Tim Sykes is a penny stock trader and teacher who became a self-made millionaire by the age of 22 by trading $12,415 of bar mitzvah money. After becoming disenchanted with the hedge fund world, he established the Tim Sykes Trading Challenge to teach aspiring traders how to follow his trading strategies. He’s been featured in a variety of media outlets including CNN, Larry King, Steve Harvey, Forbes, Men’s Journal, and more. He’s also an active philanthropist and environmental activist, a co-founder of Karmagawa, and has donated millions of dollars to charity. Read More

* Results are not typical and will vary from person to person. Making money trading stocks takes time, dedication, and hard work. There are inherent risks involved with investing in the stock market, including the loss of your investment. Past performance in the market is not indicative of future results. Any investment is at your own risk. See Terms of Service here

The available research on day trading suggests that most active traders lose money. Fees and overtrading are major contributors to these losses.

A 2000 study called “Trading is Hazardous to Your Wealth: The Common Stock Investment Performance of Individual Investors” evaluated 66,465 U.S. households that held stocks from 1991 to 1996. The households that traded most averaged an 11.4% annual return during a period where the overall market gained 17.9%. These lower returns were attributed to overconfidence.

A 2014 paper (revised 2019) titled “Learning Fast or Slow?” analyzed the complete transaction history of the Taiwan Stock Exchange between 1992 and 2006. It looked at the ongoing performance of day traders in this sample, and found that 97% of day traders can expect to lose money from trading, and more than 90% of all day trading volume can be traced to investors who predictably lose money. Additionally, it tied the behavior of gamblers and drivers who get more speeding tickets to overtrading, and cited studies showing that legalized gambling has an inverse effect on trading volume.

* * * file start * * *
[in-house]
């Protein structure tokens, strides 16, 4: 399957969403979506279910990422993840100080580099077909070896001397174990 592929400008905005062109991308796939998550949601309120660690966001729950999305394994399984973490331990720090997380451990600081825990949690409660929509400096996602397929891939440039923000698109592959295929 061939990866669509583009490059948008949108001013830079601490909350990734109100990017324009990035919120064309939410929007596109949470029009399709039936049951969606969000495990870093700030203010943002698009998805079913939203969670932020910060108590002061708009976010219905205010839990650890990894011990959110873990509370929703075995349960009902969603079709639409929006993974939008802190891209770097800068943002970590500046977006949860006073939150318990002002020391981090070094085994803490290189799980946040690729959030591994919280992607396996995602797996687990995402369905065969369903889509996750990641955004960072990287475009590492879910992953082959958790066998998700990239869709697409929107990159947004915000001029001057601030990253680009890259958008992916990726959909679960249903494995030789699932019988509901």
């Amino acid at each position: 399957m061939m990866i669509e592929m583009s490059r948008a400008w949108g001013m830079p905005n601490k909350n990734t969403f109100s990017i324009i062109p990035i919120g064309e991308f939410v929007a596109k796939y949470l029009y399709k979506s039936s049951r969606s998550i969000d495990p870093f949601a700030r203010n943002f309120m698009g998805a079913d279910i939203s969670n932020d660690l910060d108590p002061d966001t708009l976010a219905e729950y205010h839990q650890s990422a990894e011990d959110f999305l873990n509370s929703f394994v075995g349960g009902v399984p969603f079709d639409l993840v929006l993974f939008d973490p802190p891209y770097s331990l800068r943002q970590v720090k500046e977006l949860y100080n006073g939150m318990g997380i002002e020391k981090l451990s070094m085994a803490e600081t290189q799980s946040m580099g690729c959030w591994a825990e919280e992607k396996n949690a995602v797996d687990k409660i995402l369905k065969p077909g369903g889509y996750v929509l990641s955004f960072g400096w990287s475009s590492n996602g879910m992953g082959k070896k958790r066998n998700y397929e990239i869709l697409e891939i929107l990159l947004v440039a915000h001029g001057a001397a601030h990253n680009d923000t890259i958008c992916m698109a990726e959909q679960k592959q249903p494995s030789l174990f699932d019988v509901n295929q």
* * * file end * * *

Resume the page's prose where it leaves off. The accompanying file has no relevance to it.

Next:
A 2019 research study (revised 2020) called “Day Trading for a Living?” observed 19,646 Brazilian futures contract traders who started day trading from 2013 to 2015, and recorded two years of their trading activity. The study authors found that 97% of traders with more than 300 days actively trading lost money, and only 1.1% earned more than the Brazilian minimum wage ($16 USD per day). They hypothesized that the greater returns shown in previous studies did not differentiate between frequent day traders and those who traded rarely, and that more frequent trading activity decreases the chance of profitability.

These studies show the wide variance of the available data on day trading profitability. One thing that seems clear from the research is that most day traders lose money .

Millionaire Media 66 W Flagler St. Ste. 900 Miami, FL 33130 United States (888) 878-3621 This is for information purposes only as Millionaire Media LLC nor Timothy Sykes is registered as a securities broker-dealer or an investment adviser. No information herein is intended as securities brokerage, investment, tax, accounting or legal advice, as an offer or solicitation of an offer to sell or buy, or as an endorsement, recommendation or sponsorship of any company, security or fund. Millionaire Media LLC and Timothy Sykes cannot and does not assess, verify or guarantee the adequacy, accuracy or completeness of any information, the suitability or profitability of any particular investment, or the potential value of any investment or informational source. The reader bears responsibility for his/her own investment research and decisions, should seek the advice of a qualified securities professional before making any investment, and investigate and fully understand any and all risks before investing. Millionaire Media LLC and Timothy Sykes in no way warrants the solvency, financial condition, or investment advisability of any of the securities mentioned in communications or websites. In addition, Millionaire Media LLC and Timothy Sykes accepts no liability whatsoever for any direct or consequential loss arising from any use of this information. This information is not intended to be used as the sole basis of any investment decision, nor should it be construed as advice designed to meet the investment needs of any particular investor. Past performance is not necessarily indicative of future returns.

Citations for Disclaimer

Barber, Brad M. and Odean, Terrance, Trading is Hazardous to Your Wealth: The Common Stock Investment Performance of Individual Investors. Available at SSRN: “Day Trading for a Living?”

Barber, Brad M. and Lee, Yi-Tsung and Liu, Yu-Jane and Odean, Terrance and Zhang, Ke, Learning Fast or Slow? (May 28, 2019). Forthcoming: Review of Asset Pricing Studies, Available at SSRN: “https://ssrn.com/abstract=2535636”

Chague, Fernando and De-Losso, Rodrigo and Giovannetti, Bruno, Day Trading for a Living? (June 11, 2020). Available at SSRN: “https://ssrn.com/abstract=3423101”